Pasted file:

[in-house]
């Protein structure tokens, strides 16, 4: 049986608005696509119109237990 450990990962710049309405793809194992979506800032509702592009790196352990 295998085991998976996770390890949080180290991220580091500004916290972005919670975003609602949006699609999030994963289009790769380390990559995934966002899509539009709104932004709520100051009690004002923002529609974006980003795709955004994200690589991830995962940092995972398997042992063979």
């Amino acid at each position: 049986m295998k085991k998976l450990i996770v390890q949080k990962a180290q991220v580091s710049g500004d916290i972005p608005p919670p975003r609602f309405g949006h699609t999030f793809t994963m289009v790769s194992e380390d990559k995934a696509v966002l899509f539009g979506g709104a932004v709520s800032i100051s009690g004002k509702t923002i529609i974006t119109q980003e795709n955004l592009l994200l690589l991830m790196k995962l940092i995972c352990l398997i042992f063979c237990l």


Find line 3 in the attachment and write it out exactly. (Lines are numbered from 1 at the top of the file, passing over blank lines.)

């Amino acid at each position: 049986m295998k085991k998976l450990i996770v390890q949080k990962a180290q991220v580091s710049g500004d916290i972005p608005p919670p975003r609602f309405g949006h699609t999030f793809t994963m289009v790769s194992e380390d990559k995934a696509v966002l899509f539009g979506g709104a932004v709520s800032i100051s009690g004002k509702t923002i529609i974006t119109q980003e795709n955004l592009l994200l690589l991830m790196k995962l940092i995972c352990l398997i042992f063979c237990l």